Limitless Mind: Learn, Lead, and Live Without Barriers by Jo Boaler

3. Changing Your Mind, Changing Your Reality

  • Research shows that your brain and your body changes if you have a growth mindset. If you can change your beliefs, your brain and body will function better. Positive thinkers even live longer and positive thinking students are less aggressive and behave better. In addition, they are more forgiving and more helpful to others. They achieve more and handle mistakes better. They are stronger emotionally and suffer from less stress. Help students learn to value struggling. Leaders also need to model a growth mindset. They need to be on the lookout for fixed aspects of their own mindsets. The keyword is yet as in I haven’t learned it yet.
  • Parents play a key role as mindsets are formed in the first three years. (Doug: Schools should consider doing parent training for parents of newborns.) It’s a mistake to tell children that they are smart as it will cause them to avoid challenges for fear of failure and not looking smart. Praise children for hard work, but if they fail, hold the praise and work with them to find a way to succeed. Students with fixed mindsets tend to opt out of challenging courses and the stereotype that girls can’t do well in math and science is alive and well. All students should view the brain as a muscle that grows with effort. Schools should offer mindset workshops for all students and parents.


4. The Connected Brain

  • Neural pathways and learning are optimized when considering ideas with a multidimensional approach. A growth mindset is not enough. When it comes to math, for example, teaching needs to be more visual. Not only is it ok for beginners to use their fingers, but it should be encouraged. Avoid worksheets and assignments with lots of problems. Give thee for four and approach them in different ways. You can use computation, a visual approach, tell a story, or do a sketch or some form of movement. You can also try giving students an answer and letting them come up with questions. In essence, let them play with content and experiment with ideas. Tell them you want them to struggle. When students face roadblocks outside of the classroom, they will know that there are alternate routes. /li>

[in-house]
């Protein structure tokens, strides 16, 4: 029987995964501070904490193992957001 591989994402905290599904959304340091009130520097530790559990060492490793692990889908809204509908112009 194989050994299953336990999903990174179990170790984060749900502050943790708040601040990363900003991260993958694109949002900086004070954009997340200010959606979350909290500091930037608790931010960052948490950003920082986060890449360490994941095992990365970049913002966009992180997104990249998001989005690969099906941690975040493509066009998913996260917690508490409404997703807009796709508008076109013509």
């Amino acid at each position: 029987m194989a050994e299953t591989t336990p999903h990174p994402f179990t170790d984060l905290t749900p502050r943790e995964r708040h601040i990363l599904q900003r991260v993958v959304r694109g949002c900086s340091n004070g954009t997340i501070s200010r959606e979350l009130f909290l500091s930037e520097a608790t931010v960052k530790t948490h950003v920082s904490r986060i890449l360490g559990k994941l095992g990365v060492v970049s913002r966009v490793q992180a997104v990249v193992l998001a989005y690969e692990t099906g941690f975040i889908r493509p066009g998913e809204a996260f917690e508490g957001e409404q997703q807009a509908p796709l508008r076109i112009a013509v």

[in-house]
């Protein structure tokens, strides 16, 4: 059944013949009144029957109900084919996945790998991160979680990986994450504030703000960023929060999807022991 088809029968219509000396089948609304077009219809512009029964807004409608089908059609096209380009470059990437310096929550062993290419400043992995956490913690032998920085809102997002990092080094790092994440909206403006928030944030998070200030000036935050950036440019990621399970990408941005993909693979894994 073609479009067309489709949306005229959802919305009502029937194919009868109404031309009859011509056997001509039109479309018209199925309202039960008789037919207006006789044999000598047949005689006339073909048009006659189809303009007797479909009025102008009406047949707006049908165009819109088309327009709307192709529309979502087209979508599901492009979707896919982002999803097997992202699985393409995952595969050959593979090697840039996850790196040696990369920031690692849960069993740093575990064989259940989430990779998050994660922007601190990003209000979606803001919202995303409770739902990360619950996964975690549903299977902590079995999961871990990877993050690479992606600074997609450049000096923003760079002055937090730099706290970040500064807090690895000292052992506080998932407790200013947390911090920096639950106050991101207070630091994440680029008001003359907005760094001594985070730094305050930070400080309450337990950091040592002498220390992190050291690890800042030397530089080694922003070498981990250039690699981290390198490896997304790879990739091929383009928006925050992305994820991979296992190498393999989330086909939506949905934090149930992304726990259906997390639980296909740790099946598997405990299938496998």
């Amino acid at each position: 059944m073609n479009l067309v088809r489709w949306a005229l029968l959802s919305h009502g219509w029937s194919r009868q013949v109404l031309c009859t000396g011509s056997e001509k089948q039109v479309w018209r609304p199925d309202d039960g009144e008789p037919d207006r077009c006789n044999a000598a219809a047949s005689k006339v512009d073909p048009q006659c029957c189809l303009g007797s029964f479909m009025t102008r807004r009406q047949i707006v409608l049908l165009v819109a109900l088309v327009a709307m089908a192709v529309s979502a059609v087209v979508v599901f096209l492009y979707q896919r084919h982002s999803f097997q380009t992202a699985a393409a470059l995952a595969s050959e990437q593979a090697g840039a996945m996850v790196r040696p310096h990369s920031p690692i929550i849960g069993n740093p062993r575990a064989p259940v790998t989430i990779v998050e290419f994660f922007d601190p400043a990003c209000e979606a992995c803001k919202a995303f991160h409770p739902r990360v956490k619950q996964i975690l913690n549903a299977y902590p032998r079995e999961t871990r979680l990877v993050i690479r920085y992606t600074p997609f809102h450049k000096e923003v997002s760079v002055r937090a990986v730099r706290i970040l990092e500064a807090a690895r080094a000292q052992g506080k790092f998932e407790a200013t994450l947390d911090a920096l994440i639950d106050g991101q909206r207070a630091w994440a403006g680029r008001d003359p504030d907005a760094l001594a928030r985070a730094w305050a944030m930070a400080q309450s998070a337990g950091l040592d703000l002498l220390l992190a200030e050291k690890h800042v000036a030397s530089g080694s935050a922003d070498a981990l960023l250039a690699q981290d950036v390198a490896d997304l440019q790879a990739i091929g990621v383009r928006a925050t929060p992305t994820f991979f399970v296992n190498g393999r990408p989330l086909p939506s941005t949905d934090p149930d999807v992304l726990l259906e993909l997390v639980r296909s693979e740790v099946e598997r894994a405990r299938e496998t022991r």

5. Why Speed Is Out and Flexibility Is In!

  • We need to let go of the idea that speed is important and approach learning as a space for deep and flexible thinking. If you learn something fast you are probably strengthening existing connections. US schools tend to value shallow learning assessed by timed tests. Trailblazers employ creative and flexible thinking. Parents with math anxiety can pass it on to children, but only if they help with homework. High achievers engage with numbers in a more flexible manner. Give students the reasons why methods work, not just the methods to memorize. Students in the US do poorly on problems involving pi as they think of it as a number as opposed to a relationship.
  • There are three learning approaches. 1. Students try to memorize as much as possible. 2. Students try to relate new ideas to those they already know. 3. The self-monitoring approach is where students evaluate what they know and work out what they need to learn. Those who take the first approach are the lowest achievers. The highest achievers typically combine the second and third approaches. When people see math differently they see their own potential differently. This can open the doors to STEM subjects and beyond.
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